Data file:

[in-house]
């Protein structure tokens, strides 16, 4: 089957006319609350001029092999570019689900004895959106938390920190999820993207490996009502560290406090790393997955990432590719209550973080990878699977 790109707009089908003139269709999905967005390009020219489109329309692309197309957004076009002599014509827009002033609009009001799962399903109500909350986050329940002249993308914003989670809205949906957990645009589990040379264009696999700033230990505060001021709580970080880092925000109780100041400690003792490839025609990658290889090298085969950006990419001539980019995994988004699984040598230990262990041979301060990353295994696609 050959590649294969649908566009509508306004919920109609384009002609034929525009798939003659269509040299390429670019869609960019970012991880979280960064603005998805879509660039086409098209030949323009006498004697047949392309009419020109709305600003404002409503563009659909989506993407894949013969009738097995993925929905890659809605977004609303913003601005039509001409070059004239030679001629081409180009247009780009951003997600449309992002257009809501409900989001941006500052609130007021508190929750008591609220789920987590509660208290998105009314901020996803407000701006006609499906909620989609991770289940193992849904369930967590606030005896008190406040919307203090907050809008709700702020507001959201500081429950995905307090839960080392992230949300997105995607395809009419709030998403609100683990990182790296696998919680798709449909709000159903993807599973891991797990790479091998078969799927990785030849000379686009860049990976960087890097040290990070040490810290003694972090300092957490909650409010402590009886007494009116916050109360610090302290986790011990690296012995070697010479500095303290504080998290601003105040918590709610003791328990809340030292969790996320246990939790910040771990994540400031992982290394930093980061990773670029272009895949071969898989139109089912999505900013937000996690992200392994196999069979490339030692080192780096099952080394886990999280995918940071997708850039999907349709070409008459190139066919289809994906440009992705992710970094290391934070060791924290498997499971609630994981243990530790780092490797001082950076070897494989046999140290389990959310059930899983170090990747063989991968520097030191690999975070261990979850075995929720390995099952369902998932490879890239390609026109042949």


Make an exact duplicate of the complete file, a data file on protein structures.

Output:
[in-house]
């Protein structure tokens, strides 16, 4: 089957006319609350001029092999570019689900004895959106938390920190999820993207490996009502560290406090790393997955990432590719209550973080990878699977 790109707009089908003139269709999905967005390009020219489109329309692309197309957004076009002599014509827009002033609009009001799962399903109500909350986050329940002249993308914003989670809205949906957990645009589990040379264009696999700033230990505060001021709580970080880092925000109780100041400690003792490839025609990658290889090298085969950006990419001539980019995994988004699984040598230990262990041979301060990353295994696609 050959590649294969649908566009509508306004919920109609384009002609034929525009798939003659269509040299390429670019869609960019970012991880979280960064603005998805879509660039086409098209030949323009006498004697047949392309009419020109709305600003404002409503563009659909989506993407894949013969009738097995993925929905890659809605977004609303913003601005039509001409070059004239030679001629081409180009247009780009951003997600449309992002257009809501409900989001941006500052609130007021508190929750008591609220789920987590509660208290998105009314901020996803407000701006006609499906909620989609991770289940193992849904369930967590606030005896008190406040919307203090907050809008709700702020507001959201500081429950995905307090839960080392992230949300997105995607395809009419709030998403609100683990990182790296696998919680798709449909709000159903993807599973891991797990790479091998078969799927990785030849000379686009860049990976960087890097040290990070040490810290003694972090300092957490909650409010402590009886007494009116916050109360610090302290986790011990690296012995070697010479500095303290504080998290601003105040918590709610003791328990809340030292969790996320246990939790910040771990994540400031992982290394930093980061990773670029272009895949071969898989139109089912999505900013937000996690992200392994196999069979490339030692080192780096099952080394886990999280995918940071997708850039999907349709070409008459190139066919289809994906440009992705992710970094290391934070060791924290498997499971609630994981243990530790780092490797001082950076070897494989046999140290389990959310059930899983170090990747063989991968520097030191690999975070261990979850075995929720390995099952369902998932490879890239390609026109042949």